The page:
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getting out of debt Amy’s way

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You never know when you’re going to have an interesting conversation.

Last weekend I was staying with some friends by the seaside, and whilst we were out I ended up chatting to one of the group, Amy, about my house - which I bought last year. She stated that she was rubbish with money, to the extent that a few years ago, she’d been made bankrupt.

The details of the story are that she ran up £25k of credit card debt in her very early twenties, whilst earning a salary of something like £15k. After talking to a friend who’d been through bankruptcy she decided it was the best option for her, went to court and was made bankrupt. She was put on a payment plan of £100 per month for three years - this was the spare money that she had after basic expenses and could afford to repay to her creditors.

I admired her frankness, although I was then stuck with what to say. I told the truth, which is that I think there is nothing wrong with being made bankrupt - for businesses it’s a cost of providing credit which they should be allowing for. She said that although she’s now eligible for credit she no longer takes it up, and whilst she’s still perpetually skint (not a well-paid job, living in an expensive area), she’s debt-free.

I don’t know whether I conveyed my admiration well enough. I made (for me) the mistake of saying “it’s ok if you don’t do it every year”. I know that she’s right. Bankruptcy isn’t for everyone, but for some people it’s the best way to relieve their debts. It would have been for her as she couldn’t have even payed the interest on £25k, and she had little immediate prospect of a better paid job. Once bankruptcy has been discharged, you can carry on your successful life, hopefully a little wiser for the experience.

If I knew someone in real life who was facing massive debt I’d probably try to put them in touch with her. There’s nothing like hearing personal experience to try to reassure them that there is life after crippling debt, and that bankruptcy isn’t an insurmountable obstacle in the quest for a happy, fulfilled, and eventually rich life.

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8 comments for “getting out of debt Amy’s way”

  1. At least she got out and is staying out. A lot of people go back to their old habits of spending. Anyone living within their means is doing a good job. Good luck to her.

    Posted by David Carter | May 28, 2008, 7:23 pm
  2. I’ve always thought it was a cop out to go bankrupt, but I guess that’s easy for me to say as I’ve never been in that situation. Fair play if she’d learned her lesson - I suspect many people don’t though.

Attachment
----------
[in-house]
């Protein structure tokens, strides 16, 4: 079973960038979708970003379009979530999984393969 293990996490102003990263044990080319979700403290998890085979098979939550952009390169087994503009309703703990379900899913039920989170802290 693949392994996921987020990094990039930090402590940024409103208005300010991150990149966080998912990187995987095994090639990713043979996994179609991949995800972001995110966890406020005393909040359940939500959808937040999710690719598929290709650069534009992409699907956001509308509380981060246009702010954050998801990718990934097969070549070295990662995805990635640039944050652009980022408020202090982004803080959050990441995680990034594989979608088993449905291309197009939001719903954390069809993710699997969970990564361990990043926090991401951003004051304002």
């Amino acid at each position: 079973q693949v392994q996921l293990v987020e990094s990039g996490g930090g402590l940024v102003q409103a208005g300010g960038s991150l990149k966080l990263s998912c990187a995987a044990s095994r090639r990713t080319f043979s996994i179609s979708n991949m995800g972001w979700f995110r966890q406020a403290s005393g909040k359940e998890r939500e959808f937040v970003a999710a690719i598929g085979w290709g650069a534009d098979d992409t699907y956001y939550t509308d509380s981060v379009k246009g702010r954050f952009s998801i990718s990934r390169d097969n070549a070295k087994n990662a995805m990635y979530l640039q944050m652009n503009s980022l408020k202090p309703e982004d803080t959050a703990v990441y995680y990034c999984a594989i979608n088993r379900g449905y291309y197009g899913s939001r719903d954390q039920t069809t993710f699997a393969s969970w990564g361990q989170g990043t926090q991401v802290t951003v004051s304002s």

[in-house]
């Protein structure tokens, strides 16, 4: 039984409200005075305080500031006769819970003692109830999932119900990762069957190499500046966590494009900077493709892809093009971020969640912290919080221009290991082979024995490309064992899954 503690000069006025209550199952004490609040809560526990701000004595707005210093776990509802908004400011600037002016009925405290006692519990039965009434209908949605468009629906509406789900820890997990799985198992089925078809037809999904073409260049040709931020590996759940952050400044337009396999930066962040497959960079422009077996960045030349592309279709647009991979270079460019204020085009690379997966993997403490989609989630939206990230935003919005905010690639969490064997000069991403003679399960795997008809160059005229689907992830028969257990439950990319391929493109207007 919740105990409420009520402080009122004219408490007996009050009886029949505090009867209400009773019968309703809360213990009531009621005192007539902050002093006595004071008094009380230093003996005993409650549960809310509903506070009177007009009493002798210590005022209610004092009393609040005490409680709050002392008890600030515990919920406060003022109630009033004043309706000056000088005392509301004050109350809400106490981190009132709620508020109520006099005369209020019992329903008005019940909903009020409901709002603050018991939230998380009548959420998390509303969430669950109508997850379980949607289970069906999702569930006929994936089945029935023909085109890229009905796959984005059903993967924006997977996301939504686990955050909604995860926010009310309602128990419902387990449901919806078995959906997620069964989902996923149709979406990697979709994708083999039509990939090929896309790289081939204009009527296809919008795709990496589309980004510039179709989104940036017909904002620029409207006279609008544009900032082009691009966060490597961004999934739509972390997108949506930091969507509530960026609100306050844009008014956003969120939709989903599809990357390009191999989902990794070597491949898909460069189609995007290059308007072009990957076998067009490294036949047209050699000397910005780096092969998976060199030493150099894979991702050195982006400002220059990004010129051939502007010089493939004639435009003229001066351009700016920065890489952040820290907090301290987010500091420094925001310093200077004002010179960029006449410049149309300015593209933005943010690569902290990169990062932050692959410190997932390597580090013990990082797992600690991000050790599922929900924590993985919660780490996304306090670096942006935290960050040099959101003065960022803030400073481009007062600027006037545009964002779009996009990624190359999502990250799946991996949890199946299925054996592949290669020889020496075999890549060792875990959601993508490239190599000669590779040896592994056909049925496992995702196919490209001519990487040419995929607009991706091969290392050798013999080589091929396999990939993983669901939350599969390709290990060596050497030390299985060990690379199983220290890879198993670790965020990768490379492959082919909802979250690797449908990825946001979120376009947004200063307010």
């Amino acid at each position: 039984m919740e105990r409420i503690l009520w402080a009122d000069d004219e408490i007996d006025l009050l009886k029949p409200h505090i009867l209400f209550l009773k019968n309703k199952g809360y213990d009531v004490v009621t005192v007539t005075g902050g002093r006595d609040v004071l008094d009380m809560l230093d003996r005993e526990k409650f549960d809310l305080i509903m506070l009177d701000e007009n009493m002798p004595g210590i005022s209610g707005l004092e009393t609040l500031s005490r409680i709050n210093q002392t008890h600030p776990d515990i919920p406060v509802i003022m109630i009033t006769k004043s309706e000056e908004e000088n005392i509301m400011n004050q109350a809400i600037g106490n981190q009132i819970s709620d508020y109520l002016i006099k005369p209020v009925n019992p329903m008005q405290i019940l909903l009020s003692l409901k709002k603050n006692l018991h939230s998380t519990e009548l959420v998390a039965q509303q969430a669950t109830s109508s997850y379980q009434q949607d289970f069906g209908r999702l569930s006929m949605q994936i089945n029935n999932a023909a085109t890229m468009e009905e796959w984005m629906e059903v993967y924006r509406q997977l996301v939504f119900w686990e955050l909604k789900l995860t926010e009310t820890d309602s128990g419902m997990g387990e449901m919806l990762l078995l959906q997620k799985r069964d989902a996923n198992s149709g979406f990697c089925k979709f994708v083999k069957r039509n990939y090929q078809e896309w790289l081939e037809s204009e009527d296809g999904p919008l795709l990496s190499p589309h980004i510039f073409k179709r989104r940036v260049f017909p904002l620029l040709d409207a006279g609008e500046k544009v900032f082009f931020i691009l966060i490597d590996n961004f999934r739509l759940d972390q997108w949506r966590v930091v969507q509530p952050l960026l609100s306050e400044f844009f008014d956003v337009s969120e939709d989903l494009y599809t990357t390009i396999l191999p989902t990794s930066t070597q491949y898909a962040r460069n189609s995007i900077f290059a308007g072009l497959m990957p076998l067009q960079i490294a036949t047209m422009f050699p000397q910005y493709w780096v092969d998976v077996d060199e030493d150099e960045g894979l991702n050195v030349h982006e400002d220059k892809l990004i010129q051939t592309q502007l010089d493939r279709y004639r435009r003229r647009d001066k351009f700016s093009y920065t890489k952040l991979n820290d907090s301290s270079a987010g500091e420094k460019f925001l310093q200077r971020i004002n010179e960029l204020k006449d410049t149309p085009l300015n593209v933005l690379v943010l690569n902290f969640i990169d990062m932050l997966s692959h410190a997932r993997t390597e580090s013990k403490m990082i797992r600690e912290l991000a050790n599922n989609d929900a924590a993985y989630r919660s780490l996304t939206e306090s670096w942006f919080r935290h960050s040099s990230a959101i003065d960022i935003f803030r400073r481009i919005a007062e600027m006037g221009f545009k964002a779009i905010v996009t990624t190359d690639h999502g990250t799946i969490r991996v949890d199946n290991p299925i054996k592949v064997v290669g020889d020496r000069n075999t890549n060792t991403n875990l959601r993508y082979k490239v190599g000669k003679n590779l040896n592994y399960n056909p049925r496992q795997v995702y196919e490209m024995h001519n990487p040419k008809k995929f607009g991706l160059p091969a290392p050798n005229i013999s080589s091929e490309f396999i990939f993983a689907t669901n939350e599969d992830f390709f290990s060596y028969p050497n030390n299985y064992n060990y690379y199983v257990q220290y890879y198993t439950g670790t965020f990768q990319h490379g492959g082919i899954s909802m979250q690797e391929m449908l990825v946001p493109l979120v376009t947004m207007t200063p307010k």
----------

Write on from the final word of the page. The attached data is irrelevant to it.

Posted by Rob Lewis | May 28, 2008, 7:29 pm
  3. It’s not a cop out if you will never be able to repay your debt (due to the dark side of compound interest), it’s the only practical solution.

    I actually think many/most people learn more about personal finance as a bankrupt, because they are forced to live within their means. And of course many bankruptcies aren’t for personal debt, but for business debt.

    Posted by plonkee | May 28, 2008, 8:32 pm
  4. Completely disagree. She decided to spend that much money, presumably enjoying all sorts of purchases that other people living within their means couldn’t afford, so she should pay for it just like the rest of us. Why should every other consumer pay more to businesses that have allowed for the cost of providing credit? Is it fine to stay on the same insurance premium as everyone else if you drive like a fool and claim on insurance a few times? Can I have 25k off my mortgage if I buy a house that’s too expensive and have the “guts” to fess up? I would learn lots of lessons on that sort of pay. It is certainly nothing to be admired.

    Posted by Eric Taylor | May 29, 2008, 11:11 am
  5. I suspect that with the interest, and the late fees and so on, she paid considerably more than she ever borrowed in the first place, and that every single one of her creditors made a gross profit on their transactions with her.

    Additionally, with only £100 a month available to make debt repayments, she was arithmetically unable to repay the debt. The only alternative that she had to declaring herself bankrupt was to be forced to declare bankruptcy within a year or two by her creditors.

    Once the debt is there, you have to work from that point. Unless you’ve got a time machine in your back garden of course ;)

    Posted by plonkee | May 29, 2008, 1:01 pm
  6. Wow! I don’t have any friends that have ever been that frank with me about money.

    Posted by SavingDiva | May 29, 2008, 7:18 pm

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